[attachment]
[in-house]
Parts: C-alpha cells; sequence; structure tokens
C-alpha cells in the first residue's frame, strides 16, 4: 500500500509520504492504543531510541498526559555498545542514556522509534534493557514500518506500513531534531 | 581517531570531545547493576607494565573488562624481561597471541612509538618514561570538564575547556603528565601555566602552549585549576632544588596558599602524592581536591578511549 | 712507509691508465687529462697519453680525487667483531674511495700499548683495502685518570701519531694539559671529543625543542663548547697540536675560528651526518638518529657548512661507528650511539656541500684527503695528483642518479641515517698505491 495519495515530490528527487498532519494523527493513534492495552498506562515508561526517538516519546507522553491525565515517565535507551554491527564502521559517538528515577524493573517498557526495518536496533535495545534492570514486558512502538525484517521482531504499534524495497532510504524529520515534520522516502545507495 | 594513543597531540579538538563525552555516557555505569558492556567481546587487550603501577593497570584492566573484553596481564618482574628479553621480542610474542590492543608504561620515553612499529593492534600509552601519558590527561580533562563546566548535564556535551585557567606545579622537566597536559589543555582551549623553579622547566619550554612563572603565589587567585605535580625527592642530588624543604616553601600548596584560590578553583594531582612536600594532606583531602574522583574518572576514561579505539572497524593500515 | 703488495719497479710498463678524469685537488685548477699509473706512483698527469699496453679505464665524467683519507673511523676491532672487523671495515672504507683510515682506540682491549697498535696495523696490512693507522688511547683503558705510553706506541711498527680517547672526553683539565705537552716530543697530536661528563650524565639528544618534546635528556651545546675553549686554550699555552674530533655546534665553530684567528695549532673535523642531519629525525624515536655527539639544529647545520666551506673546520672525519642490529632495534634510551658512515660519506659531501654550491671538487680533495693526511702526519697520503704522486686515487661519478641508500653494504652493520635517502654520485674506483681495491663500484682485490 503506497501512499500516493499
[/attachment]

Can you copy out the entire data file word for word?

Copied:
[in-house]
Parts: C-alpha cells; sequence; structure tokens
C-alpha cells in the first residue's frame, strides 16, 4: 500500500509520504492504543531510541498526559555498545542514556522509534534493557514500518506500513531534531 | 581517531570531545547493576607494565573488562624481561597471541612509538618514561570538564575547556603528565601555566602552549585549576632544588596558599602524592581536591578511549 | 712507509691508465687529462697519453680525487667483531674511495700499548683495502685518570701519531694539559671529543625543542663548547697540536675560528651526518638518529657548512661507528650511539656541500684527503695528483642518479641515517698505491 495519495515530490528527487498532519494523527493513534492495552498506562515508561526517538516519546507522553491525565515517565535507551554491527564502521559517538528515577524493573517498557526495518536496533535495545534492570514486558512502538525484517521482531504499534524495497532510504524529520515534520522516502545507495 | 594513543597531540579538538563525552555516557555505569558492556567481546587487550603501577593497570584492566573484553596481564618482574628479553621480542610474542590492543608504561620515553612499529593492534600509552601519558590527561580533562563546566548535564556535551585557567606545579622537566597536559589543555582551549623553579622547566619550554612563572603565589587567585605535580625527592642530588624543604616553601600548596584560590578553583594531582612536600594532606583531602574522583574518572576514561579505539572497524593500515 | 703488495719497479710498463678524469685537488685548477699509473706512483698527469699496453679505464665524467683519507673511523676491532672487523671495515672504507683510515682506540682491549697498535696495523696490512693507522688511547683503558705510553706506541711498527680517547672526553683539565705537552716530543697530536661528563650524565639528544618534546635528556651545546675553549686554550699555552674530533655546534665553530684567528695549532673535523642531519629525525624515536655527539639544529647545520666551506673546520672525519642490529632495534634510551658512515660519506659531501654550491671538487680533495693526511702526519697520503704522486686515487661519478641508500653494504652493520635517502654520485674506483681495491663500484682485490 503506497501512499500516493499